Terrible Beauty

Nancy Marie Brown
June 01, 1996

"Surveying on the summit of Merapi at dawn is marvelous," we quoted geophysicist Barry Voight as saying in the March 1990 Research/Penn State. "An array of dark cones—Sumbing (9,000 feet high), Sundoro (7,500), Dieng (7,500), and Slamet (9,000)—pierce the sea of clouds, marking the spine of Java. A golden band rims the horizon. From small villages far below rise faint cascades of silvery notes in richly harmonic chords—gamelan orchestras greeting the dawn." At that time, Voight had just begun studying Merapi, seeking to test his mathematical method for predicting volcanic eruptions. In 1995, Voight and Penn State graduate student Kirby Young were sent to Merapi by the U.S. Agency for International Development and the U.S. Geological Survey to analyze a Noember 1994 eruption in which more than 60 villagers were killed by a "hot dust hurricane."

Called nuees ardentes (French for "glowing clouds") or pyroclastic flows (from the Latin for "fire" and "breaking apart"), these heavier-than-air blasts of hot dust, debris, and gas cascade down a volcano's side like an avalanche, uprooting and charring trees nearby, cutting off the tops of those further away, scorching what's farther out. "They can move as fast as 140 miles per hour," says Voight. "At Merapi, they take about three minutes to move the four miles to populated areas. Once they start, there is no chance of outrunning them. The heavy block and ash flow tends to follow the existing channels, while the associated ash cloud surge moves laterally beyond the channel margins."

Nearly a million people live on the slopes of Merapi, the most active of Java's 30 volcanoes. A quarter-million reside in the so-called "forbidden zone," which, Voight notes, is "a hazard zonation unfortunately without enforcement." The population density is one reason Voight chose in 1988 to study it rather than some other mountain on this South Seas end of the Ring of Fire. Instead of Pinatubo, for instance, some 1500 miles to the north in the Philippines. ("At that time," Voight notes, "Pinatubo was barely recognized as a dormant volcano. It wasn't even mentioned in the 1981 Smithsonian compilation of Volcanoes of the World.")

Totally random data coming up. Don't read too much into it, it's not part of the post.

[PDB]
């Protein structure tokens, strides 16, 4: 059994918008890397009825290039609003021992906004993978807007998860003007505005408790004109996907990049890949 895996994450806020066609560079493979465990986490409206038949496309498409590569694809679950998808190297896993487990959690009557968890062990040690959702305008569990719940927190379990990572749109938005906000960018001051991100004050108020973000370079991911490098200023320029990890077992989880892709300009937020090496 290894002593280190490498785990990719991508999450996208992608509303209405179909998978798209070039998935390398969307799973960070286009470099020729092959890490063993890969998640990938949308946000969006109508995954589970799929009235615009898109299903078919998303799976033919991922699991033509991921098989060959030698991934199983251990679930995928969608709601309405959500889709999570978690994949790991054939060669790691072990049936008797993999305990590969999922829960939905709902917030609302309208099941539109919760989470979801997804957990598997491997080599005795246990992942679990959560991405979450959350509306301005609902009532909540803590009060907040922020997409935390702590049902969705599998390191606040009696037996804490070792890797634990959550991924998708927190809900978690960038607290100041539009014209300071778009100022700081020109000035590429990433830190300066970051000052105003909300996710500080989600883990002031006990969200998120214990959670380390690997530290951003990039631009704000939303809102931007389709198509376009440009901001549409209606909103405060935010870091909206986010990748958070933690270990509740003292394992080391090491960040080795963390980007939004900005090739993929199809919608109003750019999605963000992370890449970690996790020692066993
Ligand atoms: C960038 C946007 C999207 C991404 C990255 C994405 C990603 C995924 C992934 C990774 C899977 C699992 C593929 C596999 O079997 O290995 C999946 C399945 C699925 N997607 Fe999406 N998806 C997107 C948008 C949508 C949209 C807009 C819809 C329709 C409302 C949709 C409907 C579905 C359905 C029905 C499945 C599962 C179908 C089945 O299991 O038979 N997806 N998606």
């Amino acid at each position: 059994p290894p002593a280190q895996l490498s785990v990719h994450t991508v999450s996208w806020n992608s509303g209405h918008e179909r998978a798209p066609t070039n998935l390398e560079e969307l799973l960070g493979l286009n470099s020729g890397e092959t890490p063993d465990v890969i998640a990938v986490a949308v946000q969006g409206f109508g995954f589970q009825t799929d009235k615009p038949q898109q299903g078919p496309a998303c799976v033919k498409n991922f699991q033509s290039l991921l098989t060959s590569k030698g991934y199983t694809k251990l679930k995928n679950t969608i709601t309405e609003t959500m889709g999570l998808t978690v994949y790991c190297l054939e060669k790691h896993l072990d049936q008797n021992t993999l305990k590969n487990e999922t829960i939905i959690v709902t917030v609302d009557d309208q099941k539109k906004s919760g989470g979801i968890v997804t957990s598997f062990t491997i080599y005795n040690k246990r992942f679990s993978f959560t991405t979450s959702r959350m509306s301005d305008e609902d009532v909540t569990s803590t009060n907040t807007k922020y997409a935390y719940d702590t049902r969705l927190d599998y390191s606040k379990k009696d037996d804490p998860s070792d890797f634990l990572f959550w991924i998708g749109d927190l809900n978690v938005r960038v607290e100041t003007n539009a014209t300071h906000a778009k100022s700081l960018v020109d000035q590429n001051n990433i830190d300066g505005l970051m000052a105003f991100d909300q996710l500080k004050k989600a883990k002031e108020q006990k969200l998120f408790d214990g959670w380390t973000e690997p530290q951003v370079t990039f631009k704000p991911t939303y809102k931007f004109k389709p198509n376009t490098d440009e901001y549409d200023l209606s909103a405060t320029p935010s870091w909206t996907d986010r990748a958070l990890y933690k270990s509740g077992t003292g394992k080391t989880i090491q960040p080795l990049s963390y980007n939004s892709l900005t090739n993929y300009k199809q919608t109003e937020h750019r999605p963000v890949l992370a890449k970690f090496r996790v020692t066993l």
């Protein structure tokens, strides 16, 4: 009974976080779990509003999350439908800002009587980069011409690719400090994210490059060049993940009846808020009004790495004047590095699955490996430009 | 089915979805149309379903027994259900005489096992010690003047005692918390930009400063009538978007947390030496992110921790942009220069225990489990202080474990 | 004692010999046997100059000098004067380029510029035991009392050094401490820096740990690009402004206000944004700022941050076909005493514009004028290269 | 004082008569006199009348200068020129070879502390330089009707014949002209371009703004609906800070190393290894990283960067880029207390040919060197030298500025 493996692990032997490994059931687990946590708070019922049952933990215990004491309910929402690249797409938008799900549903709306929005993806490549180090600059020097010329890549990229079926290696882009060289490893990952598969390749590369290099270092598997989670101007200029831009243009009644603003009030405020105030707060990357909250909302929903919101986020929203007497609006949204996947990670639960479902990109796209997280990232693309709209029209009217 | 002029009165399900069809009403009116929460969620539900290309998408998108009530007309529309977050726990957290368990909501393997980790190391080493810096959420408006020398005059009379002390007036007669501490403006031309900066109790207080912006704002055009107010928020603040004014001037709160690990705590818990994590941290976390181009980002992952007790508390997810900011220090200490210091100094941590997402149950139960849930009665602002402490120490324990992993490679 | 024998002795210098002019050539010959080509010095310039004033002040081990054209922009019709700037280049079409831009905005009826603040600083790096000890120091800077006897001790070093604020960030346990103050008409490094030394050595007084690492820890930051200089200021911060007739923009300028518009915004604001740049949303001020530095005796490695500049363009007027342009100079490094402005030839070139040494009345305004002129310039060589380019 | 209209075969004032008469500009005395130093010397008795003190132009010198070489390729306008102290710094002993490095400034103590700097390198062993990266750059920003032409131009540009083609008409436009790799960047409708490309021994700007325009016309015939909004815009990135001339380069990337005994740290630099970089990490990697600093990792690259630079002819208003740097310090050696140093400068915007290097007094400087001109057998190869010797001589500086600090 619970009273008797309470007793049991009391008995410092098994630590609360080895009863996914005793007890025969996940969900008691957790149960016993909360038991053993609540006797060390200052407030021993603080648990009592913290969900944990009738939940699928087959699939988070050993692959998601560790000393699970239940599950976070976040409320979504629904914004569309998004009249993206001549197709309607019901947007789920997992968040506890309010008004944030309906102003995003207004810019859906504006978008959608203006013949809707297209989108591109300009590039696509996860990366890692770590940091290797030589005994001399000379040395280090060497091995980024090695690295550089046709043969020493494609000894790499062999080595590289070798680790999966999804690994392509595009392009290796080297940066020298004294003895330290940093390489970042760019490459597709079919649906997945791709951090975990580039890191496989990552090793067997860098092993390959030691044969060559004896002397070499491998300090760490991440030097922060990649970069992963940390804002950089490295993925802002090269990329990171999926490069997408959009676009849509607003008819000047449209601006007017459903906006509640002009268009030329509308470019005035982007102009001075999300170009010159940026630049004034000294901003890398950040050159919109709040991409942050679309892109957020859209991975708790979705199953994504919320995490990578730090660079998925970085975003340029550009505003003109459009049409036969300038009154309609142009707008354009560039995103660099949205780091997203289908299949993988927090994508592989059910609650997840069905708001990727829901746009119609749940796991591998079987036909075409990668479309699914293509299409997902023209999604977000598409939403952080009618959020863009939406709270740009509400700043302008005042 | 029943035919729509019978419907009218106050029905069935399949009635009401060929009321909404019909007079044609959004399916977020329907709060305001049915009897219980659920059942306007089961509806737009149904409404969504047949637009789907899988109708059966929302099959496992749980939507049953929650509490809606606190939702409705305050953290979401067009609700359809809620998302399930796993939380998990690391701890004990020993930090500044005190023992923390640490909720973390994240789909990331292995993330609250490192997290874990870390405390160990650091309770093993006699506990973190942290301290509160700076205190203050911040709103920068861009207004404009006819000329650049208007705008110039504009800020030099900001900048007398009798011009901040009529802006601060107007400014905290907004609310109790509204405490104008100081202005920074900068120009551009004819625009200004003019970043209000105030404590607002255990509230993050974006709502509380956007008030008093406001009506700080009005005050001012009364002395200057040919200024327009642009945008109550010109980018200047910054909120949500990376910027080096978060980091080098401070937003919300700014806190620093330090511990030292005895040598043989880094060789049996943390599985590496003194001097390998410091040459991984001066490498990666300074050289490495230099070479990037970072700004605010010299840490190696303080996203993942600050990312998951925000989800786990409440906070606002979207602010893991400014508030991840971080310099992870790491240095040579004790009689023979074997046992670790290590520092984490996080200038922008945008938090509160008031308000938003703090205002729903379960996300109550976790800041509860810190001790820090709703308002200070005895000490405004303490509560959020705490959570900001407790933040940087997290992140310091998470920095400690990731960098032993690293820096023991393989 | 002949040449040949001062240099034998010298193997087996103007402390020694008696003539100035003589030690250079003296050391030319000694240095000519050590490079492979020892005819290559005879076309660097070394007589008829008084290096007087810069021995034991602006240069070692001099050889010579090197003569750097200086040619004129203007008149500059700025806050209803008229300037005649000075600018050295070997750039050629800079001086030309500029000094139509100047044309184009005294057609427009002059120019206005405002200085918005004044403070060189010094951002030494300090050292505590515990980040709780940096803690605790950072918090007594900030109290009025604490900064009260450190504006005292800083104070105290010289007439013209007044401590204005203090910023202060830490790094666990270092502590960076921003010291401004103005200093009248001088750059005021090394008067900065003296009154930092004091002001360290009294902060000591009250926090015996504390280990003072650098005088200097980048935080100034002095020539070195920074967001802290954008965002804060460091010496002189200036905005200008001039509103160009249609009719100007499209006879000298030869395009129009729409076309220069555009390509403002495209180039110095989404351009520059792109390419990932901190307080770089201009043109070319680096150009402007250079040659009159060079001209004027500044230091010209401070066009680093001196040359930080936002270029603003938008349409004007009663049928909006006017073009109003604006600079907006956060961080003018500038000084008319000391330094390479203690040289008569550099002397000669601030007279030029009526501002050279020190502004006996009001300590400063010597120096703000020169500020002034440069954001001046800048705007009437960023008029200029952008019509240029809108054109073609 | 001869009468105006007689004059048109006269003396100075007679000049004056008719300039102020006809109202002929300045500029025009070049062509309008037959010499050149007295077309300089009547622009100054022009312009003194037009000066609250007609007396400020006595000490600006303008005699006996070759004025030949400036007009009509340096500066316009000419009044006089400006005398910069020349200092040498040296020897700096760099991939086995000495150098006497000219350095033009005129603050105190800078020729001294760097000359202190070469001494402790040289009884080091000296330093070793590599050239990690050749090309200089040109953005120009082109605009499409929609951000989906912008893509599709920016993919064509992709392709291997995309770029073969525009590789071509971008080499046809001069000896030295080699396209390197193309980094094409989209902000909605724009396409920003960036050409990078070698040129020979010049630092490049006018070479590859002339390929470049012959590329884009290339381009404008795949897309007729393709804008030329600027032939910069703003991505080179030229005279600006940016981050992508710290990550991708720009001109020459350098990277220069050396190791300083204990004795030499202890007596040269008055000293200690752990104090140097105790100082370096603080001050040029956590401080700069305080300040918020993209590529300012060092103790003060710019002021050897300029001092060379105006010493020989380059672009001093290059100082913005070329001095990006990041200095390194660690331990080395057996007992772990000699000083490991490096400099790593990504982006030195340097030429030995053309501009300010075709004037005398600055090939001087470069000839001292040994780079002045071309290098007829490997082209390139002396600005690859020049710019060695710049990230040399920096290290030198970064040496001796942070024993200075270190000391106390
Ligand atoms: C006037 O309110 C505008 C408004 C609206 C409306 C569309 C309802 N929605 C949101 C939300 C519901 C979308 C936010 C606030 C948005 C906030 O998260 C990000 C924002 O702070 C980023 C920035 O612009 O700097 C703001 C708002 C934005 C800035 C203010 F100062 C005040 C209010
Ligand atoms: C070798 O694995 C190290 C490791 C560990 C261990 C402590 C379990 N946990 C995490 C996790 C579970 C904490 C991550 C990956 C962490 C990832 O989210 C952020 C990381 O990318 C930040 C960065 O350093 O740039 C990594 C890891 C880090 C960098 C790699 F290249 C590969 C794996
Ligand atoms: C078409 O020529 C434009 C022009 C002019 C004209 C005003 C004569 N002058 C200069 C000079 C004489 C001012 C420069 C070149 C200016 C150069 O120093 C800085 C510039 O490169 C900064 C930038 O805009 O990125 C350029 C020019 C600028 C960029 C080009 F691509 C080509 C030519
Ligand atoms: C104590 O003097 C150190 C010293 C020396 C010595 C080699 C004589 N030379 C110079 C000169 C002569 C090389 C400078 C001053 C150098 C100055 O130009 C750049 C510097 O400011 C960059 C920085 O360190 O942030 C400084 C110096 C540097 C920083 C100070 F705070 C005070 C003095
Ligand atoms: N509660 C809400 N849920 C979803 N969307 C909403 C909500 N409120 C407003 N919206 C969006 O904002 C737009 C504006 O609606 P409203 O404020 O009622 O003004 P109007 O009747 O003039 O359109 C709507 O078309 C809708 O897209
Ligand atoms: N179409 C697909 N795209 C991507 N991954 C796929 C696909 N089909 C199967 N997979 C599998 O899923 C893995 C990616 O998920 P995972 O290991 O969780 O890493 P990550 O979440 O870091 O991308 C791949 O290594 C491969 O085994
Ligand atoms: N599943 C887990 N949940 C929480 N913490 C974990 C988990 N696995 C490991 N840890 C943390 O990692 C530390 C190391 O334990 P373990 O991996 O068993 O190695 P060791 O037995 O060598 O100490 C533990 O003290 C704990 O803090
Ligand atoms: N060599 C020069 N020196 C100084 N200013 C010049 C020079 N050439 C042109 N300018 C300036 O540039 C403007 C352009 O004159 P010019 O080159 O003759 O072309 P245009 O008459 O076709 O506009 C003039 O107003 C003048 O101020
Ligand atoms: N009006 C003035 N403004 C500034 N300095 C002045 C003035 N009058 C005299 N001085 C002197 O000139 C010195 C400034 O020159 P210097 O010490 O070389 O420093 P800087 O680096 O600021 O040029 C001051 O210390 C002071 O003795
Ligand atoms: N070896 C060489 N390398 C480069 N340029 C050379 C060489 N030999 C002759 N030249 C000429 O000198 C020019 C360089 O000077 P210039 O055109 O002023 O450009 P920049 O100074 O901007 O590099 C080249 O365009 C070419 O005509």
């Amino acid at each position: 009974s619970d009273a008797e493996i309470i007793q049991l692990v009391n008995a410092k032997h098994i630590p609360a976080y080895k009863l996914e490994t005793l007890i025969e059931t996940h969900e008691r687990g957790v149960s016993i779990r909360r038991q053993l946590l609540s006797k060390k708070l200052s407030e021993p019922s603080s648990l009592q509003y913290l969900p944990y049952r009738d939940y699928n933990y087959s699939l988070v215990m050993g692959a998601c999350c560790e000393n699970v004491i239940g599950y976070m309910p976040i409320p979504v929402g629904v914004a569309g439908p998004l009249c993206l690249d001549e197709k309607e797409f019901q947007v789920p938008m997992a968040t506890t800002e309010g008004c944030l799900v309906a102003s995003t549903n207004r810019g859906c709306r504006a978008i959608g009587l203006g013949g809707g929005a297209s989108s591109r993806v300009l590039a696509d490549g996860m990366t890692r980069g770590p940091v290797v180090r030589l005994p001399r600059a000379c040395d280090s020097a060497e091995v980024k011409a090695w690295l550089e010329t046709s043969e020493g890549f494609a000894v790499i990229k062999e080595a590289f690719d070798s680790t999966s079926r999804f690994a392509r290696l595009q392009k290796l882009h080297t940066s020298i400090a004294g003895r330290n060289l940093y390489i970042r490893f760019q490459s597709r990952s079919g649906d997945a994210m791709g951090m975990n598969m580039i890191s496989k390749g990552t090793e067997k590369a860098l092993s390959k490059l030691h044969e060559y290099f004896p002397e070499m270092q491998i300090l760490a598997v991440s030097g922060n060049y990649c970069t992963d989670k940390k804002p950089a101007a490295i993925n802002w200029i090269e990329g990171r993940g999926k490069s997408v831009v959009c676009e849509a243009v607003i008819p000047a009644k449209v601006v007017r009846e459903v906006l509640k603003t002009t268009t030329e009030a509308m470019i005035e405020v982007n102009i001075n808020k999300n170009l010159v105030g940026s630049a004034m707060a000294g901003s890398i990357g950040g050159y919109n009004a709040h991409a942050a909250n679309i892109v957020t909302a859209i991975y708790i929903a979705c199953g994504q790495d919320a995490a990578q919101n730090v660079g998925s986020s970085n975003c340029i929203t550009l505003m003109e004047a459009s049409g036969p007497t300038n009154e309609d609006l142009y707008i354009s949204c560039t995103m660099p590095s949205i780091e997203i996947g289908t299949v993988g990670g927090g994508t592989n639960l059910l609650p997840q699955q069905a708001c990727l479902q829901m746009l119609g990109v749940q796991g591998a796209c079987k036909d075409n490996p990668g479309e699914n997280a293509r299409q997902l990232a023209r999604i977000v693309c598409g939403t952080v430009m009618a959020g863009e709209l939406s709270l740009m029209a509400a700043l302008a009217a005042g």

When Pinatubo erupted in June 1991, it lofted amazing amounts of sulfur and ash into the air, affecting the weather around the world for years. And although its slopes were less densely settled than Merapi's, hundreds of thousands were evacuated (including those at Clark Air Force Base and nearby Subic Bay Naval Station). "These things are not happy visitations on the poor people of these islands," Voight has said. "If there's any question about evacuating, it can be acted on immediately. The governments do not back away from their responsibility. Hazard management at Pinatubo was a huge success—perhaps the highest point yet in volcanic disaster management worldwide—but the problems are not all solved. Even with the evacuation, more than 600,000 persons lost their income, at least temporarily, and more than 100,000 homes were destroyed or damaged. Ultimately," he adds, "over a thousand died, many in collapsing structures destroyed by heavy ashfall, more by lahars—flows of volcanic debris—generated by heavy rainfall on the ash deposits, and still more by disease and exposure."

Java man was discovered on the east flank of Merapi. The largest Buddhist temple in the world is on the west flank. And at Merapi, Voight believes, careful monitoring of the mountaintop's shudders and shakes and swellings may enable scientists to mathematically predict when and where the rock structure will yield to pressure and the volcano will blow. Whenever he can, since 1988, he has been climbing to Merapi's summit, setting mirrors and meters in place, and waiting for the gold-tipped clouds to clear to take his measurements. (Once he caught graduate student Young reading a book called Experiences of Terror while they waited.)

But the November 1994 eruption he missed: His funding had run out. Some reviewers of his proposal to the National Science Foundation felt it wasn't "pure" research, since he was also training local scientists in his monitoring methods. Reviewers for development-oriented funding agencies, on the other hand, considered his project "too research-focused." ("And in any case," he adds, "the development agencies can seldom come up with funding before a crisis.") "All part of the frustrating side of this business," he says. "There is always this dilemma. Those of us who have personally experienced volcanic tragedies of the enormity of Armero, where 23,000 died in one hour, realize that our scientific mission must be aimed at solving real volcano problems. It is simply socially irresponsible to take advantage of the opportunities for pure research in developing countries without giving something back that is significantly useful to them."